The IMF has announced its gold reserves declined to 2,966.4 in April from 2,981.5 tonnes in March, a 15.1 ton decline. And while the IMF sold well over half a billion worth of gold in April, Russia was once again taking advantage of what some are calling firesale prices, bulking up its gold holdings by 5 tonnes, which increased from 663.7 to 668.7. Russia has now been adding gold every month since February. As has long been known, in 2009 the IMF announced it would sell 403.3 tonnes of gold, of which 212 was purchased in prearranged deals by India, Mauritius and Sri Lanka. This means the IMF, after accounting for all disclosed sales, has 152.1 tonnes of gold left to sell from its original quota. Bloomberg discloses who has been doing the most buying recently: "Central banks and governments added 425.4 tons last year to 30,116.9 tons, the most since 1964 and the first expansion since 1988, data from the World Gold Council show. Official reserves may expand by another 192 to 289 tons this year, according to CPM Group, a research and asset-management company in New York." Keep your eyes on Russia: "Russia’s central bank bought 142.9 tons of gold last year, raising its holdings of the metal by 29%, RIA Novosti reported last month, citing Bank Rossii’s annual report submitted to parliament."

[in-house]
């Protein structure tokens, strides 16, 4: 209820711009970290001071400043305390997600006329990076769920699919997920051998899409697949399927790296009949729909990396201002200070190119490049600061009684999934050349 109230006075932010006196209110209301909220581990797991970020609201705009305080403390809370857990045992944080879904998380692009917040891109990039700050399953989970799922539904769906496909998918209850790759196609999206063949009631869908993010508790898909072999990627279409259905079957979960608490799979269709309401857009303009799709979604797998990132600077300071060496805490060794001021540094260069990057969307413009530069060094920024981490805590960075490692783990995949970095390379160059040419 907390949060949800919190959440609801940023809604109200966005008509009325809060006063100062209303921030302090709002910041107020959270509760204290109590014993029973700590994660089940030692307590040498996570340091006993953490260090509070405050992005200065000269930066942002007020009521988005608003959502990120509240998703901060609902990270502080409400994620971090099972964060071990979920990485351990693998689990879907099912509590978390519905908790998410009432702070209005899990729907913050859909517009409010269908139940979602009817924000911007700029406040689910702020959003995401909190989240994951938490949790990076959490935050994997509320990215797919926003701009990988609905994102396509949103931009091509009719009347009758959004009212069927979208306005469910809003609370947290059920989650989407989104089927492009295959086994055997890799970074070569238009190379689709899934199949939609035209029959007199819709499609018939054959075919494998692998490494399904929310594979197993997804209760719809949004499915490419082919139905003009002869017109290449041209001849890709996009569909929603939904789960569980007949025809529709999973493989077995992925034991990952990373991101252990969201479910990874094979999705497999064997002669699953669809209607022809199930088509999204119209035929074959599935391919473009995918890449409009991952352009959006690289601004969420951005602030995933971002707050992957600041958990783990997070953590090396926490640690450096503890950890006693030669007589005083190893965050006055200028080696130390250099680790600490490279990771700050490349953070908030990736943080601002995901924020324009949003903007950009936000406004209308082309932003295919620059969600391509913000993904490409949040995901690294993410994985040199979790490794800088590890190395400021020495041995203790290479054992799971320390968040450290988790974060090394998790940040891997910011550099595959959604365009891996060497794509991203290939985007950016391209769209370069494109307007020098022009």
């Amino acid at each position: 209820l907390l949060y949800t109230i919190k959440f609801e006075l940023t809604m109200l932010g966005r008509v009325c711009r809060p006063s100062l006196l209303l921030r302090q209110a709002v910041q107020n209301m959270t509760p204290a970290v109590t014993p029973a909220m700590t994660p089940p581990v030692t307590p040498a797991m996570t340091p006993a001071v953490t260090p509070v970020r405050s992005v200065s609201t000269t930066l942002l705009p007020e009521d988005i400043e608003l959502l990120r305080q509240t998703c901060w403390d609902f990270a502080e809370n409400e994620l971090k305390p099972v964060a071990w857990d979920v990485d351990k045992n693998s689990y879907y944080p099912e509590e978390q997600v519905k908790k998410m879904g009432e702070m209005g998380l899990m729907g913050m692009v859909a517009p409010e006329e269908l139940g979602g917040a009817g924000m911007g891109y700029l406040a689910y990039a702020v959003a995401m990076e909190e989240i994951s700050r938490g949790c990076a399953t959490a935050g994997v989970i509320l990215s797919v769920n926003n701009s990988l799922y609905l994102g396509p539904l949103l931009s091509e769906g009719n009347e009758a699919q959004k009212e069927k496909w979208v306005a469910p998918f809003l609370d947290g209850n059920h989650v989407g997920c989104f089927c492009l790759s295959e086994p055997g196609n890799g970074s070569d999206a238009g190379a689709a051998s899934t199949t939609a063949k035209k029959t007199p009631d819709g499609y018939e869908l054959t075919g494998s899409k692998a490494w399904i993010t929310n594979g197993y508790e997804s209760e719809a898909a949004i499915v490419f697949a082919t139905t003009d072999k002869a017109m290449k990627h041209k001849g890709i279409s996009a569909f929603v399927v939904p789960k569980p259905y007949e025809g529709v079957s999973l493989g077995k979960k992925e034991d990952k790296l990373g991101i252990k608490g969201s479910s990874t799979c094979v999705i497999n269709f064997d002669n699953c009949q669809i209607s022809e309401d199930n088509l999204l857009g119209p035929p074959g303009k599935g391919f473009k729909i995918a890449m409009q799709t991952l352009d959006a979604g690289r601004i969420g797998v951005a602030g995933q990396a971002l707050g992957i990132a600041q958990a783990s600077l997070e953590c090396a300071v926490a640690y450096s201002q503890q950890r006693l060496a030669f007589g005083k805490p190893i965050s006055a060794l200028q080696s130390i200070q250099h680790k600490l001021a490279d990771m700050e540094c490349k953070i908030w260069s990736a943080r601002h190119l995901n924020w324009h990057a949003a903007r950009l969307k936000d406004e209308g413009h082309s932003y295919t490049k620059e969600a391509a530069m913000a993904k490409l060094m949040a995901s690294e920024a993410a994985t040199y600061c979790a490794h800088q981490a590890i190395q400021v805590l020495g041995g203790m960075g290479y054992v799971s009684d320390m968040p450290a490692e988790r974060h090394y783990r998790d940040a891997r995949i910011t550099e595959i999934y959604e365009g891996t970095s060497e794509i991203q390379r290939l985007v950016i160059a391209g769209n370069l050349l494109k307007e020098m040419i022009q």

Gold is taking the news in stride.